The Cambodian Center for Study and Development in Agriculture (CEDAC) is a non-profit organization, which supports several FairTSA Fair Trade certified Cambodian cooperatives that farm rice in the provinces of Takeo, Kampong Chhnang, and Kampong Speu. Rice farmers make up about 60 percent of Cambodia’s population. Many rice farmers are living in poverty due to their small land holdings and low production efficiency, relying on costly external inputs such as improved rice varieties, chemical fertilizers, and pesticides. CEDAC has been fostering the education and organization of rural farmers in sustainable agriculture for over 15 years, emphasizing viable practices and the utilization of resources which they either already have access to or can create themselves.
Through the Community Development projects integral to the FairTSA Fair Trade certification, CEDAC has been providing informational workshops with the local Cambodian farmers to further their agricultural knowledge, which in turn strengthens their income and standard of living. These workshops empower locals and promote community through education and organization in villages.
One of the core points of the development workshops is promoting self-sustainable organic agriculture through the System of Rice Intensification (SRI). SRI is a rice production method which helps minimize water input and unnecessary resources favored by chemical industrial processes. The objective of SRI is to create ideal conditions for growth of the rice plant’s roots, which ultimately increases production of rice grains. SRI has enabled low income farmers to double their yields using up to 90% less seed and 50% less water- with no agrochemicals. As a side effect, methane gas from rice production is also considerably lower due to less anaerobic soil condition – an important effect, as methane is a very potent greenhouse gas.
The positive effects of the SRI method are far reaching, and from the testimonies of locals the health benefits of SRI farming are easily apparent. SRI methods have been successfully integrated to several hundred thousand Cambodian households which adds up to over 1 million people.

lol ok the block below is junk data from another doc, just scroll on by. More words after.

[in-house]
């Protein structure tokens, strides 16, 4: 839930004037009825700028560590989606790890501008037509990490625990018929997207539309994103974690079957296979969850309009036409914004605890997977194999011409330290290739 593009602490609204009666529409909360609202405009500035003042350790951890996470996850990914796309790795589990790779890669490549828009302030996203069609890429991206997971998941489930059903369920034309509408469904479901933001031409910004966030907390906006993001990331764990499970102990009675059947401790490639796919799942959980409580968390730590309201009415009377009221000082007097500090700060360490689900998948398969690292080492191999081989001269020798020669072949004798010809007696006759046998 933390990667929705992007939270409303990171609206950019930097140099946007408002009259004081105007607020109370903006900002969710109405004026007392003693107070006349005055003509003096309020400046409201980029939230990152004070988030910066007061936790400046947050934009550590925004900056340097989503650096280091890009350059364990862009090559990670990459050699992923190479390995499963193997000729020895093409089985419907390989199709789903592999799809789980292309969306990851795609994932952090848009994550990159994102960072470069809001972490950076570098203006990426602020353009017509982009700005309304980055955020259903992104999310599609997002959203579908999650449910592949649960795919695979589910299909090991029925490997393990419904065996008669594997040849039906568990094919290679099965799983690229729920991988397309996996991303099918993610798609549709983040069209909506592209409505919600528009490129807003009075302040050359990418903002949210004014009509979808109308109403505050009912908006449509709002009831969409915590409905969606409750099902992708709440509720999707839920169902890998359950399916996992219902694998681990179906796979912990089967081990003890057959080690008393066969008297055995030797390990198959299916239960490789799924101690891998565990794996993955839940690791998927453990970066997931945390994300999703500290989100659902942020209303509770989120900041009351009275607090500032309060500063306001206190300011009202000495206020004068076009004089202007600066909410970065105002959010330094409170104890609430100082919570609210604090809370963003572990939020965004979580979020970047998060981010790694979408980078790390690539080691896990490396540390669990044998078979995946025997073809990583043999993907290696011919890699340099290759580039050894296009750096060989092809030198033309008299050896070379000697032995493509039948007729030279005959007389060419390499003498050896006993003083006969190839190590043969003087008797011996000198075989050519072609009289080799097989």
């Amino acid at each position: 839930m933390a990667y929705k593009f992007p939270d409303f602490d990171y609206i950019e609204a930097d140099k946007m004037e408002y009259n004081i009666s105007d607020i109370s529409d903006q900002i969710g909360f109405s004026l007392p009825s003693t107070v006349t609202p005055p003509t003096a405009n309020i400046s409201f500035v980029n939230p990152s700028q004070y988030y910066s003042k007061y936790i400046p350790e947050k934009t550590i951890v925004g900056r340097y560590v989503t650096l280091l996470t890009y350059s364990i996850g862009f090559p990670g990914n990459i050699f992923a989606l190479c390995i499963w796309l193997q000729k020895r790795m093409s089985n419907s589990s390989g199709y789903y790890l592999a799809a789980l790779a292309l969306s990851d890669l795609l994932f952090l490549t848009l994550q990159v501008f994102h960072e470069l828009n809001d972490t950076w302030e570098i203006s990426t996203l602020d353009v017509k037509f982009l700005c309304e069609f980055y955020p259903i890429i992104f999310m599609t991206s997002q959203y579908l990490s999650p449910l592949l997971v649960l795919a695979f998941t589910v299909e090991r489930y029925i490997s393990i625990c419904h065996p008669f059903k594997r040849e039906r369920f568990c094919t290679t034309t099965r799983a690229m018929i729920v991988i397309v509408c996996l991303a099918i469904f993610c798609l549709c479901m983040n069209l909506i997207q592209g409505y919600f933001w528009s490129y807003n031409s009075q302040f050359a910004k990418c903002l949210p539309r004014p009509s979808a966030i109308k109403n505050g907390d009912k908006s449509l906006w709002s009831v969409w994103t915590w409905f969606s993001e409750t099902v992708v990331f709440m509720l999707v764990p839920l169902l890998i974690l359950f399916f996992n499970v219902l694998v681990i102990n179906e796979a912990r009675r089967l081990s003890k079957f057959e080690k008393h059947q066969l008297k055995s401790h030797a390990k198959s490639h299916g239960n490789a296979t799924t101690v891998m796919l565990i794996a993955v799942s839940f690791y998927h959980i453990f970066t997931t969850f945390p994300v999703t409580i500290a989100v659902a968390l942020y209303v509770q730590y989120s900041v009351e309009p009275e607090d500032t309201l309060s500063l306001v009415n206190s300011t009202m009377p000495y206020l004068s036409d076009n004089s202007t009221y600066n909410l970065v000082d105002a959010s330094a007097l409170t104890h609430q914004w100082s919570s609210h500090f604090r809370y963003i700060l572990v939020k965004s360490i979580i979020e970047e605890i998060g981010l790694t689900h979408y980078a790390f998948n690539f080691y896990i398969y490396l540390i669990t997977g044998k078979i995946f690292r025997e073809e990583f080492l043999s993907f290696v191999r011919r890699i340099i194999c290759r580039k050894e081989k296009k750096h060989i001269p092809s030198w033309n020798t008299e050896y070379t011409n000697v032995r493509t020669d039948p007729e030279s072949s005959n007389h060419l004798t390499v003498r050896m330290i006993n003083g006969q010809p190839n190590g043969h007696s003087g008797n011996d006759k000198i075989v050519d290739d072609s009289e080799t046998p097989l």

Prices for non-organic non Fair Trade rice are also considerable lower, with local merchants paying 1,200 riel (approximately 30 cents USD) per kilo for conventional rice. CEDAC buys organic paddy rice at 1,600 riel (40 cents USD) per kilo, an increase of more than 30%. They can do this as FairTSA has helped mediate a minimum price for CEDAC rice that is considerably higher than world market prices. Often producers use the extra income from greater yields and organic and Fair Trade pricing to invest in further business ventures, improve the quality of life at home, and send their children to school.
Beyond shifting the mindset and practices of local farms, CEDAC and the new income brought in by SRI and the FairTSA Social Premium have enabled community development which help solidify and further the province’s aims of becoming more communal, efficient, and self-reliant. In 2015 projects to build community meeting spaces, office space, and restrooms have been completed. There is an additional long-term project in place to complete a community owned rice mill. This rice mill initiative is a large step in self-efficiency as it will cut the expensive costs of paying commercial rice mills. In addition, this central mill will also enable the farmers to save valuable organic husks from the milling process, which can be used to feed animals and produce further compost to benefit the organic plants being grown.
There are plans currently underway to dig a communal pond in order to collect clean water. This will provide a water source for the entire community. Another project planned for this year is to set up a cooperative store in Kampong Speu city, which will provide a forum to sell local organic products such as rice, vegetables, eggs, and meat. All of the products sold will be produced by community members. Construction for a learning center to be built close to the central rice mill is also in process. This space will house meetings and general assemblies of organic farmers while also serving as a workshop. The pond and co-op store support independence and health, aptly resembling the growing and Fair Trade practices put into effect by CEDAC.
Education centers and meeting spaces are subverting standards of chemical and industrial dependence, bringing knowledge and bounty to the farmers as they embrace intentional methodologies in their communities and take steps to self-empowerment and better health. This shift away from dependence is producing capital and self-confidence through existing resources, and this change has the promise to resonate through future generations to come.